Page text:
The role of computerized tomography in the evaluation of complications after laparoscopic urological surgery

Jeffrey A Cadeddu, Fintan Regan, Louis R. Kavoussi, Robert G. Moore

Research output: Contribution to journalArticlepeer-review

26 Scopus citations


Purpose: Radiographic evaluation may be necessary to assess the possible complications of laparoscopic procedures. We undertook a retrospective review to determine the indications for and findings of computerized tomography (CT) in symptomatic patients after urologic laparoscopic surgery. Materials and Methods: Of 400 laparoscopic urological procedures performed between July 1993 and September 1996, 20 patients (5%) had postoperative symptomatology that could not be explained by physical exam or routine clinical studies. An abdominal CT scan was obtained (1 to 120 days after the procedure) to help determine a diagnosis. CT findings were correlated with the indication for the study and clinical followup. Results: The indications for CT were unexplained pain, fever, leukocytosis or falling hematocrit. Thirteen patients had significant findings related to their surgery that were identified by CT. In 2 cases, we identified pathology unrelated to the surgery. Therefore, CT identified a symptom-related diagnosis in 75% of patients (15 of 20). Each scan for decreasing hematocrit demonstrated a hematoma. In all patients with unexplained fever or leukocytosis, CT revealed the cause. CT evaluation of atypical postoperative pain demonstrated a pathological cause in 58% (7 of 12). Percutaneous or laparoscopic surgical intervention was required in 4 of 20 patients. In 8 patients scanned by postoperative day 6, intraperitoneal or retroperitoneal gas was identified in 3 who had an abdominal incision made for intact specimen removal and in 1 with a perforated ulcer. Conclusions: CT after urologic laparoscopy is indicated in patients with significant clinical findings in whom routine examination and tests are not diagnostic. CT can reliably identify postoperative bleeding, urinary leak or obstruction and can also detect nonurinary pathology.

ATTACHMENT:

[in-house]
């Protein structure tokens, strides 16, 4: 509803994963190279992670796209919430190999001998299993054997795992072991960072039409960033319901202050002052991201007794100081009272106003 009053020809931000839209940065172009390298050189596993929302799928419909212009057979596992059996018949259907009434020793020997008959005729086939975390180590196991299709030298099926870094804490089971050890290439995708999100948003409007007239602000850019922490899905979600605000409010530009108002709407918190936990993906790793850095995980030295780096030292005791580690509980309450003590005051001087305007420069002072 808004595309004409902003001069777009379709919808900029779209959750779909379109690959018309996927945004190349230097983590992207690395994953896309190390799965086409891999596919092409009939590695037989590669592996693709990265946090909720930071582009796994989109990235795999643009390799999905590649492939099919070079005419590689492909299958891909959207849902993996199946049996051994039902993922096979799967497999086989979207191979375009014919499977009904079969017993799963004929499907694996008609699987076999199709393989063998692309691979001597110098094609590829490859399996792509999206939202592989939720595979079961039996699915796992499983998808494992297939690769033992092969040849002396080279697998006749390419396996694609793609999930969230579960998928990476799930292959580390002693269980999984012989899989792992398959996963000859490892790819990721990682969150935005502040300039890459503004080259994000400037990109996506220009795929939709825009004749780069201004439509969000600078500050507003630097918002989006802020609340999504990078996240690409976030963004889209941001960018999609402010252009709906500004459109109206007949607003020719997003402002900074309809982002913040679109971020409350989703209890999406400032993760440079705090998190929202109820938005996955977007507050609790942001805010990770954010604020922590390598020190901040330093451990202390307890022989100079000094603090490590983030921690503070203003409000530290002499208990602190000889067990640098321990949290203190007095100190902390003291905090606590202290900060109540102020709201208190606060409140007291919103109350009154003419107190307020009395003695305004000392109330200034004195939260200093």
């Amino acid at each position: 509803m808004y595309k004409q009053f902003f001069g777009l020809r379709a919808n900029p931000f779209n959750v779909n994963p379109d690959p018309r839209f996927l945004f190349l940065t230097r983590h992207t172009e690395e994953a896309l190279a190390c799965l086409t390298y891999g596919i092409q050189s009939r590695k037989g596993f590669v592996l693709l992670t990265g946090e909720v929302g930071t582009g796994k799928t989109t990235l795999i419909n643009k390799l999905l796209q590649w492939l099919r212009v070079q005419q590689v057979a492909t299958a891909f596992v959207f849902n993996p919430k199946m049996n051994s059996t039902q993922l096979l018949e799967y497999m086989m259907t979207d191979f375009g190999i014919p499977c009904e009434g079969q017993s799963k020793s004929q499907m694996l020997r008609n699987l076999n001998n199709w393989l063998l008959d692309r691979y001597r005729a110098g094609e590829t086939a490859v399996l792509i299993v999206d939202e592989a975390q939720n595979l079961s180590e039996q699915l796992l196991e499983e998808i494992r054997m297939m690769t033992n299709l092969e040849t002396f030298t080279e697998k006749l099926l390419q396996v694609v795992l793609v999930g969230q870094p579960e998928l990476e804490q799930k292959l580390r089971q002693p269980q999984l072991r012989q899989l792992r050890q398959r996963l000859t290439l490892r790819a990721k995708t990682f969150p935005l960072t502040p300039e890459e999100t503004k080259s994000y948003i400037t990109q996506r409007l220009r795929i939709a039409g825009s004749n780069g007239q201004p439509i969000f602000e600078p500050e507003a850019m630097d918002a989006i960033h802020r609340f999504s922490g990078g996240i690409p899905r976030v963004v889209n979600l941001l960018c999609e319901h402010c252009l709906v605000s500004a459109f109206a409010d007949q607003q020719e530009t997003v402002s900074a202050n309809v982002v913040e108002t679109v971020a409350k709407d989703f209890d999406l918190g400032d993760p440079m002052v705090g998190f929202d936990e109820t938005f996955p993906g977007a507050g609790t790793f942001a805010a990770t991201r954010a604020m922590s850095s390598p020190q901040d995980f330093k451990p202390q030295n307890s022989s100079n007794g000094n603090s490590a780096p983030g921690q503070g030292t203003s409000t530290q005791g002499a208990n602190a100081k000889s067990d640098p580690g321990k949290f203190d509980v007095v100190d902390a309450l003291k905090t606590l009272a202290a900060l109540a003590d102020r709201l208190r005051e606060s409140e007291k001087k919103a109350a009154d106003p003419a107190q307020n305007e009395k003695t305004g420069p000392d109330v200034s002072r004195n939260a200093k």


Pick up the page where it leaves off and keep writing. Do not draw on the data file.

Original languageEnglish (US)
Pages (from-to)1349-1352
Number of pages4
JournalJournal of Urology
Issue number4
StatePublished - Oct 1997


  • Laparoscopy
  • Tomography, x-ray computed

ASJC Scopus subject areas

  • Urology


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